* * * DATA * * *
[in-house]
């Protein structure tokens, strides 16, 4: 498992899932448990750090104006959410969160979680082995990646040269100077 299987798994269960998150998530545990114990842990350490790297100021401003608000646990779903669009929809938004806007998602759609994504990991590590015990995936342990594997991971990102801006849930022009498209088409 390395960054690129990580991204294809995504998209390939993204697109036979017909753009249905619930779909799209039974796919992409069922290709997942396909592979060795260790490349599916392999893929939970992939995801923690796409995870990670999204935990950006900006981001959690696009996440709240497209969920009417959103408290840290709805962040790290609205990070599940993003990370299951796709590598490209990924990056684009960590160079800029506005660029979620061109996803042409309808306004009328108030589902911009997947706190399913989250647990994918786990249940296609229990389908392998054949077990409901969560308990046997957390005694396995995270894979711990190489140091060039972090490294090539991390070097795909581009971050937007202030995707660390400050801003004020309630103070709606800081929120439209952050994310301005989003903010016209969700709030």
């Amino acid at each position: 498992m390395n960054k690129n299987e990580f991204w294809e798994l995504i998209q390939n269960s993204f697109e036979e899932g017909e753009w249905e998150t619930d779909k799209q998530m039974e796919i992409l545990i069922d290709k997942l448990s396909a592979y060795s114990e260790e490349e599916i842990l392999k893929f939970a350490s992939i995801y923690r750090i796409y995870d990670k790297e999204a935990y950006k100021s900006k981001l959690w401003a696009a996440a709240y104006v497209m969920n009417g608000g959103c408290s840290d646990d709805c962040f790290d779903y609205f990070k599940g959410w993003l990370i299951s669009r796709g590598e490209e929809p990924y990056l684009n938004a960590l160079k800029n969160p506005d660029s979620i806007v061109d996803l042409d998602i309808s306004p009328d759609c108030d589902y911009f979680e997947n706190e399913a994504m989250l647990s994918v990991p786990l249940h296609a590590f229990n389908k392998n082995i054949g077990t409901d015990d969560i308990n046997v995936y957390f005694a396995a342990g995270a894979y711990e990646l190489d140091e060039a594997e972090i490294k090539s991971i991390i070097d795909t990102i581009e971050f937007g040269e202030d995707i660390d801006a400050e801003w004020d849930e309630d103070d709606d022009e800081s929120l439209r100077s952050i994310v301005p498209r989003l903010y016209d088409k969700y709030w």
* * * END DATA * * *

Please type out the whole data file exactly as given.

[in-house]
């Protein structure tokens, strides 16, 4: 498992899932448990750090104006959410969160979680082995990646040269100077 299987798994269960998150998530545990114990842990350490790297100021401003608000646990779903669009929809938004806007998602759609994504990991590590015990995936342990594997991971990102801006849930022009498209088409 390395960054690129990580991204294809995504998209390939993204697109036979017909753009249905619930779909799209039974796919992409069922290709997942396909592979060795260790490349599916392999893929939970992939995801923690796409995870990670999204935990950006900006981001959690696009996440709240497209969920009417959103408290840290709805962040790290609205990070599940993003990370299951796709590598490209990924990056684009960590160079800029506005660029979620061109996803042409309808306004009328108030589902911009997947706190399913989250647990994918786990249940296609229990389908392998054949077990409901969560308990046997957390005694396995995270894979711990190489140091060039972090490294090539991390070097795909581009971050937007202030995707660390400050801003004020309630103070709606800081929120439209952050994310301005989003903010016209969700709030």
């Amino acid at each position: 498992m390395n960054k690129n299987e990580f991204w294809e798994l995504i998209q390939n269960s993204f697109e036979e899932g017909e753009w249905e998150t619930d779909k799209q998530m039974e796919i992409l545990i069922d290709k997942l448990s396909a592979y060795s114990e260790e490349e599916i842990l392999k893929f939970a350490s992939i995801y923690r750090i796409y995870d990670k790297e999204a935990y950006k100021s900006k981001l959690w401003a696009a996440a709240y104006v497209m969920n009417g608000g959103c408290s840290d646990d709805c962040f790290d779903y609205f990070k599940g959410w993003l990370i299951s669009r796709g590598e490209e929809p990924y990056l684009n938004a960590l160079k800029n969160p506005d660029s979620i806007v061109d996803l042409d998602i309808s306004p009328d759609c108030d589902y911009f979680e997947n706190e399913a994504m989250l647990s994918v990991p786990l249940h296609a590590f229990n389908k392998n082995i054949g077990t409901d015990d969560i308990n046997v995936y957390f005694a396995a342990g995270a894979y711990e990646l190489d140091e060039a594997e972090i490294k090539s991971i991390i070097d795909t990102i581009e971050f937007g040269e202030d995707i660390d801006a400050e801003w004020d849930e309630d103070d709606d022009e800081s929120l439209r100077s952050i994310v301005p498209r989003l903010y016209d088409k969700y709030w």